Hence the restatement, which consumed almost 10,000 person-hours. And the hard work didn’t end there. Notes Piraino, “Now that it’s over, we have to maintain these curves,” analyzing 100 or so on a quarterly basis.
The Stock-Price Effect
Restatements to account for VSOE issues usually affect only the timing of revenues, not the overall amount. In Epicor’s case, current revenues for three years were reduced by less than one percent in any given year. Merge Healthcare, which restated for VSOE and other issues in 2006, recorded a difference of less than $1 million, or one percent of total revenues, due to VSOE. Nevertheless, investors don’t like it. “It has been my experience with VSOE that the impact to the stock can be much worse than the real impact to the company,” says George Hill, an analyst with Leerink Swann & Co. who covers Merge. “It can be an ugly process.” Merge saw its stock drop about 40 percent when it announced the restatement.
Even for companies that have VSOE, an acquisition or a change in business model can create the need to change the revenue-recognition model. “One of the most common scenarios is that customers ask for different configurations of products than they did initially, and then you may not have VSOE any more,” says Sondhi. Giving customers concessions to make up for poor service doesn’t help. “If it happens once, OK, but when it starts to happen with some degree of frequency, it raises questions about fair value,” says Huron Consulting’s Szafran.
In 2006, when E-commerce platform provider ATG acquired eStara, then a privately held maker of “click-to-call” customer-service software, CFO Bradley knew she would have to give up VSOE on some contracts if she wanted her sales team to package the new software with existing products. eStara tended to use customized pricing, which “does not work with VSOE,” Bradley notes, and so it would negate the VSOE model for any contract to which it was added. That pointed toward splitting up all the revenue from the sale equally over the life of the contract even when the bulk of the items were delivered upfront. As a result, ATG went from being profitable to running at a loss for at least four quarters.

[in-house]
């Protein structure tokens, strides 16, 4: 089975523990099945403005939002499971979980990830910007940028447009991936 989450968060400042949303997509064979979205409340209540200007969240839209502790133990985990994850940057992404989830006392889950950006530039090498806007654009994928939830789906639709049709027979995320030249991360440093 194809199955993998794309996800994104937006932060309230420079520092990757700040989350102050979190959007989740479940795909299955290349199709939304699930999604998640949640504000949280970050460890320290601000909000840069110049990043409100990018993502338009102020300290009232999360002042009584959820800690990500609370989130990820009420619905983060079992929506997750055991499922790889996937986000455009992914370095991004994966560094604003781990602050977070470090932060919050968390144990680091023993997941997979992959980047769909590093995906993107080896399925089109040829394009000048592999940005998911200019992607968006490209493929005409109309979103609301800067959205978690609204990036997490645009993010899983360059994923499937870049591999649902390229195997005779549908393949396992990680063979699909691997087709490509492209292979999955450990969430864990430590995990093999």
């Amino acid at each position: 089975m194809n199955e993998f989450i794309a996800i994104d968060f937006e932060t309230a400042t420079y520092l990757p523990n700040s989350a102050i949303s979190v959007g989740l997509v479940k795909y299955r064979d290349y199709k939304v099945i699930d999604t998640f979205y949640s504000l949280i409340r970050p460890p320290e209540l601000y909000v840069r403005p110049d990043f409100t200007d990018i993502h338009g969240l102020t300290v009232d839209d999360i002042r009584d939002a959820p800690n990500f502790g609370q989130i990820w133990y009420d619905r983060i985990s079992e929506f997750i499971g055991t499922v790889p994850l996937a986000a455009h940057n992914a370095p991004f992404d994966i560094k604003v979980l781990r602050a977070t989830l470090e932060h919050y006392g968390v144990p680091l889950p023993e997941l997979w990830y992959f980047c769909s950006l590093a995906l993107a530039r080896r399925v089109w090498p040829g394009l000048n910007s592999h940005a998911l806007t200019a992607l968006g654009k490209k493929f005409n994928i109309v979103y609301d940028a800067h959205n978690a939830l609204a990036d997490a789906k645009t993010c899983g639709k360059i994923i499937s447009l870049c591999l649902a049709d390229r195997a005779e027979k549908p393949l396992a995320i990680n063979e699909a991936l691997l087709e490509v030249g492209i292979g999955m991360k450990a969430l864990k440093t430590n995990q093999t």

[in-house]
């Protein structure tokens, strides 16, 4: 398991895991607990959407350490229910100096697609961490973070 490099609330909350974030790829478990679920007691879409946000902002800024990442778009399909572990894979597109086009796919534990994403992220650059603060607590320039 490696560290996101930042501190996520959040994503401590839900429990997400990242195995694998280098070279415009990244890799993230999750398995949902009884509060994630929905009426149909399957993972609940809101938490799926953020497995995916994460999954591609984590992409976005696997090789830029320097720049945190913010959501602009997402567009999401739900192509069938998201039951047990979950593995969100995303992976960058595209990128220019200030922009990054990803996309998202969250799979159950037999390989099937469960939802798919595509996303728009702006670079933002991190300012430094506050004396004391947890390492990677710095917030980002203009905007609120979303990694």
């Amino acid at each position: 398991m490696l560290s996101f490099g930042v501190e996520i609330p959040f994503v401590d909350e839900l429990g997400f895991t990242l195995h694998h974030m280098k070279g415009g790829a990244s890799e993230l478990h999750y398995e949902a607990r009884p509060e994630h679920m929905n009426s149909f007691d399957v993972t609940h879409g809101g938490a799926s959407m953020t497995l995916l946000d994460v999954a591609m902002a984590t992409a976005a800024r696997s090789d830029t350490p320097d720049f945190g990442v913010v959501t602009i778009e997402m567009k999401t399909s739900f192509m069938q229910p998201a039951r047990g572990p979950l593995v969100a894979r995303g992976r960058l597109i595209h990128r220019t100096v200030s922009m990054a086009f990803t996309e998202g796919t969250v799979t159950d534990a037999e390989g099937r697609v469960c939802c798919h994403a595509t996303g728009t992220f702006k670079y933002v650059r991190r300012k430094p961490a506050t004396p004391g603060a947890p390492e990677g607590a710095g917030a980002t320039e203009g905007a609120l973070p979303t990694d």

Breaking the news to Wall Street was painful. “It was a very dark day,” says Bradley, recalling her announcement last February that ATG would begin deferring about 50 percent of its revenue thanks to eStara. Although it meant that the firm expected revenues over time to increase, ATG’s stock dropped about 20 percent in the days surrounding that announcement. Eventually, she says, analysts understood, and the stock has doubled from its nadir as ATG’s cash flow from operations quadrupled between the third quarter of 2006 and the third quarter of 2007. (The company still shows a GAAP loss.)
Avoiding VSOE is not really an option, unless the company doesn’t mind lumpy revenue and unbridled suspicion from investors. “The question we always get is, ‘Every company has to deal with VSOE. Why are you different?’” says Airvana CFO Jeff Glidden. He’s become practiced at the answer since his company went public last spring and he had to educate investors on why it defers all of its revenues. Why? The company, which sells software and future upgrades to major wireless-network equipment makers like Nortel, Alcatel Lucent, and Qualcomm, offers unique products, contracts, and pricing to each customer. Thus, it effectively can never establish VSOE, because its prices don’t fit a curve. “When we reviewed this with the SEC, they said this business model probably wasn’t considered in 97-2,” says Glidden. But even so, “you have to follow the rules.” In this case, following the rules means Airvana’s revenue might swing from $3 million in one quarter to $140 million in the next, as revenue deferred from one or two years earlier becomes current. “My GAAP statements are stale at best, since you’re still explaining why revenue this year is up or down based on what happened last year,” says Glidden.